Liability is a condition precedent to trigger invocation of an exclusion clause
24 Jul 2023
Recently, the Constitutional Court in Fujitsu Services Core (Pty) Limited v Schenker South Africa (Pty) Limited  ZACC 20, was called upon to determine the tension between exclusion clauses and public policy in the context of theft committed by an employee of goods belonging to a client. In a split decision, the court pertinently held that exclusion clauses in contracts are valid and enforceable and are triggered only when the aggrieved party has established breach of contract or the law on the part of the other contracting party.
The applicant, Fujitsu Services Core (Pty) Ltd, imports, sells and distributes laptops and accessories. The respondent, Schenker South Africa (Pty) Ltd conducts the business of a warehouse operator, freight forwarder, logistics manager, distributor and forwarding agent. The parties concluded an agreement called the National Distribution Agreement. Clause 17 of that agreement contained an exclusion of liability clause, in respect of goods that are sent to the Schenker without prior special arrangements having been made.
Fujitsu sent to Schenker goods contemplated in clause 17 of the agreement without making any prior special arrangements in writing with Schenker as required by the agreement. An employee of Schenker, stole those goods and disappeared forever. The court accepted as common cause that the employee was sent by Schenker to the airport to collect Fujitsu’s goods that he stole after he had collected them.
Fujitsu contended that Schenker is liable for its loss. Schenker disputed liability and contended that, since the goods in question fell within the goods described in clause 17 of the agreement, Fujitsu was obliged to have made prior written special arrangements with Schenker before it could send those goods to Schenker and, as Fujitsu failed to make such special written arrangements, Schenker was not liable for Fujitsu’s loss. The High Court found for Fujitsu, and whereas the Supreme Court of Appeal found for Schenker.
The salient issue before the Constitutional Court was whether a contractual provision which seeks to exempt a contracting party from liability for loss caused by the deliberate wrongdoing of an employee is contrary to public policy.
The majority held that a claim under clause 17 of the agreement would arise only if Fujitsu had made prior special arrangements in writing with Schenker as contemplated in the agreement. If no prior special arrangements were made in writing with Schenker, no claim would arise under clause 17 of the agreement. The majority continued to say that that was the deal between Fujitsu and Schenker as reflected in clause 17 of the agreement. That deal between the parties must be upheld unless there are valid reasons why it should not be the case. The majority also remarked that exemption from liability is required for conduct that is in breach of the contract or the law and not for conduct that is in line with the contract and the law.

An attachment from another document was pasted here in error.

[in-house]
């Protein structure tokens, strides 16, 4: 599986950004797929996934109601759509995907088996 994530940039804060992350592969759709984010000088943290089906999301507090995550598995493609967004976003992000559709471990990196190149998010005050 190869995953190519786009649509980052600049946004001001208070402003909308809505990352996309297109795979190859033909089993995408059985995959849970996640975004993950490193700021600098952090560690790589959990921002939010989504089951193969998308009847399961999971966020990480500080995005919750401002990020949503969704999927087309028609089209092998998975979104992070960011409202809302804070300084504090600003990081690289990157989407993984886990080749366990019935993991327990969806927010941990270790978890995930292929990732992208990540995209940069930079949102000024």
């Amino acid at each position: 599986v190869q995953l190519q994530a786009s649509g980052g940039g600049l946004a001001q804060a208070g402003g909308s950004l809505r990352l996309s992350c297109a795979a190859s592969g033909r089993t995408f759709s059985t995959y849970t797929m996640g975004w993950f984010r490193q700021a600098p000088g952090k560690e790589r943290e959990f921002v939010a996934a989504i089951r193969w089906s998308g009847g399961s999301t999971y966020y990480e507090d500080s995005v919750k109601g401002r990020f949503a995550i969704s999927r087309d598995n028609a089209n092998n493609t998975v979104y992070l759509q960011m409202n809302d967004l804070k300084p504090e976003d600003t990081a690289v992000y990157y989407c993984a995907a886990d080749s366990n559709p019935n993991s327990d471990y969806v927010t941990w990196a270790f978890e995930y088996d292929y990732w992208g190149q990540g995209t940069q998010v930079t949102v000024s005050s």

The majority dismissed the argument that clause 17 of the agreement is contrary public policy and reasoned that there is nothing unfair or unreasonable about the terms of the clause 17. On the contrary, the terms of clause 17 of the agreement are fair to both parties. The majority reiterated the principle that contracts that have been voluntarily and freely concluded should, as a general rule, be enforced unless there is something contrary to public policy about them. Finally, the majority held that there is nothing contrary to public policy with two contracting parties agreeing on exemption of the one party to the agreement from liability.
The minority made a spirited argument that contractual clauses that limit liability must be interpreted narrowly, particularly if the harm in question arises outside of the contract (theft by the employee), unless the parties expressly agree otherwise. Significantly, the minority held that, clause 17 of the agreement does not exonerate Schenker from liability. The minority held that an act of theft can never be said to be in furtherance of a legally valid and enforceable contract and therefore, any contract which envisioned, tolerated or provided for the furtherance of theft would be contrary to the doctrine of legality and public policy.
The judgment of the majority is sound and is in line with the interpretive tools in the context of a contractual setting. The judgment is significant for three reasons. One, the court has reemphasised that exclusion clauses are valid and enforceable in a constitutional dispensation. Two, to trigger the application of an exclusion or limitation of liability clause, it is a condition precedent that the aggrieved party must have complied with the contractual provisions or established breach of the contract to impute liability on the other contracting party. Three, if the exclusion or exemption clause is clear and unambiguous, the court would not hesitate to enforce same.
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